Monday, March 9, 2009

Desert Rats

I've been visiting the desert areas in southern California for a good many years. There are conventional towns and cities in the desert, and there are more remote areas where people tend to live more solitary lives. Those who choose to live the solitary life I have come to term "Desert Rats" and they often demonstrate a certain common mentality.

One of the common threads among the desert rat mentality is the desire to escape city life. Most of them were not born in desert locations, they migrated there from the city. Their desire was to escape from city life, to get away from it all. In my own observation, they often tend to be on the eccentric side. As voluntary refugees from city life, they are by definition individualists and non-conformists. They like their space, freedom, and privacy. It's only my opinion, but after while, they seem to become even more ideosyncratic. Maybe it's the isolation, or perhaps they've been in the sun too long. Another thing they seem to have in common is they all seem to be armed.

The desert rats are under siege these days. Back in the 1960's and 70's when I was roaming the wide open desert, there were still plenty of remote places that people just couldn't get or didn't want to go to. Hard-to-get-to places tended to stay that way. Nobody seemed to care what went on in the desert, either, and law enforcement was scarce -- another thing the desert rats found attractive.

Things have changed. Today, absolute floods of city people stream out into the desert every weekend in all sorts of vehicles. With them, they take along all sorts of noise-making accessories of society. One of these forms of invasion are the many off-road vehicles that seem to have proliferated. With these machines, no corner of the desert is too remote to receive visitors from the city. These vehicles consist of but are not limited to, dune buggies, ATV's, motorbikes of all descriptions, and four wheel drives of various kinds. The weekenders from the city also bring all nature of sound equipment to disturb nature. They camp wherever they want to, on public and private lands. They leave behind piles of trash generated during their visit.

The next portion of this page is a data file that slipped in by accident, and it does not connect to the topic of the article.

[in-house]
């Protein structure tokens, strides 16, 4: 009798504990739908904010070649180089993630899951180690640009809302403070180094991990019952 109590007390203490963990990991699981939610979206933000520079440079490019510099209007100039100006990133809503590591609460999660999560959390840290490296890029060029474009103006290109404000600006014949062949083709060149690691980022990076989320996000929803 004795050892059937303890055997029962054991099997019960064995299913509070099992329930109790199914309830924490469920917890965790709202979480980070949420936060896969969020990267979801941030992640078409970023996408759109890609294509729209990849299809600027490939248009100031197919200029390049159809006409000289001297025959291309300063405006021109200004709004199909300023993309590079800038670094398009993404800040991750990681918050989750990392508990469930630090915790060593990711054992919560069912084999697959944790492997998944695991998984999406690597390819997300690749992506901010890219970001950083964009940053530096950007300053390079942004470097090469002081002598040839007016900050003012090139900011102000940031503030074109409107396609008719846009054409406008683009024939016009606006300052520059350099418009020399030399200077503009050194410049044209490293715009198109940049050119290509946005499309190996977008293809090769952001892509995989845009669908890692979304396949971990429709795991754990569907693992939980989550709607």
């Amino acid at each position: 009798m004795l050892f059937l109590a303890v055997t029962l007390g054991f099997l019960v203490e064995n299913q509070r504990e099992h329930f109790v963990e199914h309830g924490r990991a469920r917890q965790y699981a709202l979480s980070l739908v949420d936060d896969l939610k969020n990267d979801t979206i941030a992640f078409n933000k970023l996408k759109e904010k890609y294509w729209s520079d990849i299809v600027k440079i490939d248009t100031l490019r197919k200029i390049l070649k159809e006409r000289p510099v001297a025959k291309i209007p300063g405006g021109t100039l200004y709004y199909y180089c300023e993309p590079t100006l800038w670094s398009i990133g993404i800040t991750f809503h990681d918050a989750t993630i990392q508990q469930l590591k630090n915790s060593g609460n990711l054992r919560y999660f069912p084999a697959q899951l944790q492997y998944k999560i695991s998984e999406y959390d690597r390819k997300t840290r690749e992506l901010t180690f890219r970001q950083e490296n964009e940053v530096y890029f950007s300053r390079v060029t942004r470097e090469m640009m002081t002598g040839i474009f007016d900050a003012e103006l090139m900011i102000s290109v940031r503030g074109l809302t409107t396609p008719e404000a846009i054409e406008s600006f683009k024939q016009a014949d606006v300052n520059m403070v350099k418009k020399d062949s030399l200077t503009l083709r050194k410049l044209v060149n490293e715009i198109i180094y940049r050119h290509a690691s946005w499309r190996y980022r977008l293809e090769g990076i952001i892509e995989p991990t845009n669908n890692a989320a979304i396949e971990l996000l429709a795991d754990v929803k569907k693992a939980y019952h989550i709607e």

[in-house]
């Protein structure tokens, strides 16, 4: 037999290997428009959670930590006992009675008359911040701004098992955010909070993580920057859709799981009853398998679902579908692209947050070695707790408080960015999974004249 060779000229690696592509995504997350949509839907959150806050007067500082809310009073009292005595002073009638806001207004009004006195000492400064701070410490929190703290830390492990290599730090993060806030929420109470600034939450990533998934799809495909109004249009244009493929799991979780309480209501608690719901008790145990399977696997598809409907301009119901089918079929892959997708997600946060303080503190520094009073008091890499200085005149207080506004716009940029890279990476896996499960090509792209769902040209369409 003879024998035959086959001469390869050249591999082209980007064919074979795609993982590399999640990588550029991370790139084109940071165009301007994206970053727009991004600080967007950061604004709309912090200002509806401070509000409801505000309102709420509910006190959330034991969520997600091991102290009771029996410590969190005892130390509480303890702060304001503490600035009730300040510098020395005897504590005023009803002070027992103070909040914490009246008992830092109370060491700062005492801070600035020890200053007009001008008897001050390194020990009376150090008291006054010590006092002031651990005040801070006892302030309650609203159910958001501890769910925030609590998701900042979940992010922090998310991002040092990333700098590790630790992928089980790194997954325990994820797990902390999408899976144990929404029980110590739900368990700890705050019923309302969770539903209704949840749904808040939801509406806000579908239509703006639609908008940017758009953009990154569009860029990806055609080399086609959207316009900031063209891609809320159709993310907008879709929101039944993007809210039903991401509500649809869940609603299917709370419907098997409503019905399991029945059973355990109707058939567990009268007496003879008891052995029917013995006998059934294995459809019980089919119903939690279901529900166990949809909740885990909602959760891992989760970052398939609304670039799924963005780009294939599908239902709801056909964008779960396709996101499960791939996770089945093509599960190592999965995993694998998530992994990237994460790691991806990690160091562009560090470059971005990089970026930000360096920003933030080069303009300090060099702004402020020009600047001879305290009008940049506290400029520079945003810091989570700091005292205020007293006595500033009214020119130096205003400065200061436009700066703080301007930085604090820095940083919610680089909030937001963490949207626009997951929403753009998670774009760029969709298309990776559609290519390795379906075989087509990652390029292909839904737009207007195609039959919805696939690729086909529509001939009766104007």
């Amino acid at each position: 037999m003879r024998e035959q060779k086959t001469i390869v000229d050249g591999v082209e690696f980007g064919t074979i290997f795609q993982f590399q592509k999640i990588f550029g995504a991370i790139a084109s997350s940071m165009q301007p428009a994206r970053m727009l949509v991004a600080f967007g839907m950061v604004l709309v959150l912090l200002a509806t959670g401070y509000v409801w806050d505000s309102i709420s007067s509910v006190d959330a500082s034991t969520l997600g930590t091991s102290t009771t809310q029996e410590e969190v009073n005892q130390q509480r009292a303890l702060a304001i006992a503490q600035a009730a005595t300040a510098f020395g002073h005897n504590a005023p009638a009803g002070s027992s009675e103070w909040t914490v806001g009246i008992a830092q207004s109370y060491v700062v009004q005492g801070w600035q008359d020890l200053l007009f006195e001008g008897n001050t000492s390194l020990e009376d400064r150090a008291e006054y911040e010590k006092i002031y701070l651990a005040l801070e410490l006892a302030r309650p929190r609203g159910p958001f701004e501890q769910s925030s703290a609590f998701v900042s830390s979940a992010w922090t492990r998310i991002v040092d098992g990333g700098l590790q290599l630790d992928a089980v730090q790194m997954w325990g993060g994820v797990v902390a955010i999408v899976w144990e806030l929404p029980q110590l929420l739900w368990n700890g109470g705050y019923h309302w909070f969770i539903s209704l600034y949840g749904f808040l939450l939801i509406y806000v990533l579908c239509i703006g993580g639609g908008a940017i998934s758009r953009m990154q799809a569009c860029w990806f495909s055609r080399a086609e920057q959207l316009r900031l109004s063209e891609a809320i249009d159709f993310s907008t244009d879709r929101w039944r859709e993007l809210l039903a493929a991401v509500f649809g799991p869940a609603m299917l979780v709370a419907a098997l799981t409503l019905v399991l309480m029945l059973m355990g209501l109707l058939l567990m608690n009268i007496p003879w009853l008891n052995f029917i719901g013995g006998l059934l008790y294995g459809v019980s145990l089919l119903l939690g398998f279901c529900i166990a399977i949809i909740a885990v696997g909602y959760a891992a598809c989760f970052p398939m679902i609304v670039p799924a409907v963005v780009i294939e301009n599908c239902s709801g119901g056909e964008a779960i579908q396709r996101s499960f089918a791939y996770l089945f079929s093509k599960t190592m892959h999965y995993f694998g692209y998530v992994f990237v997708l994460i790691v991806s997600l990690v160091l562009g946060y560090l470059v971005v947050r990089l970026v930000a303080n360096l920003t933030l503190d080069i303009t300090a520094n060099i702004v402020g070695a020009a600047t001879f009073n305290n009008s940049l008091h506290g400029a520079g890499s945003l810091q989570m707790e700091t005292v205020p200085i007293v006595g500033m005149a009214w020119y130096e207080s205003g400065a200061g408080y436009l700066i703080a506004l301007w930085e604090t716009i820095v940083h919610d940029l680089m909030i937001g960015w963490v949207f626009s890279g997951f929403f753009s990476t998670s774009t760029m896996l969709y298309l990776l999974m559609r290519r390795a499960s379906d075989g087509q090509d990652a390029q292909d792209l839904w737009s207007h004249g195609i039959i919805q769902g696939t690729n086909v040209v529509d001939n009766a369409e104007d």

The desert weekenders from the city do have one thing in common with the resident desert rats. They go to the desert to get away from the city, if only for a weekend. The desert rats left the city to get away from it all and find peace and quiet in the vast open spaces of the desert. The city weekenders bring the disturbance of the city with them to the desert. There is a certain amount of conflict that has arisen as a result of this clash of cultures; fist-fights and exchanged gunfire have erupted over noise and trespass issues.

The desert rats are under pressure from another source. That is government regulation. Much of the land in the desert belongs to the federal government in one form or another, and over the past three decades a flurry of laws have been enacted governing the use of the desert. Some it has to do with managing habitat and wildlife, and some of it is directed at controlling certain activities in certain areas, like off-roading. There has also been an increase in control over desert areas by local authorities. County enforcement officers drive around and issue tickets for people having too many trailers or shipping containers on their property. Used to be, nobody cared if a person had 100 old automobile bodies on his property; the nearest neighbor might be five miles away. Now, code enforcers use airplanes to overfly properties to see if they can find violations. It seems like city-like rules and regulations have come to the desert.

Oh well, I guess the desert is no longer the quiet, open space that it used to be.

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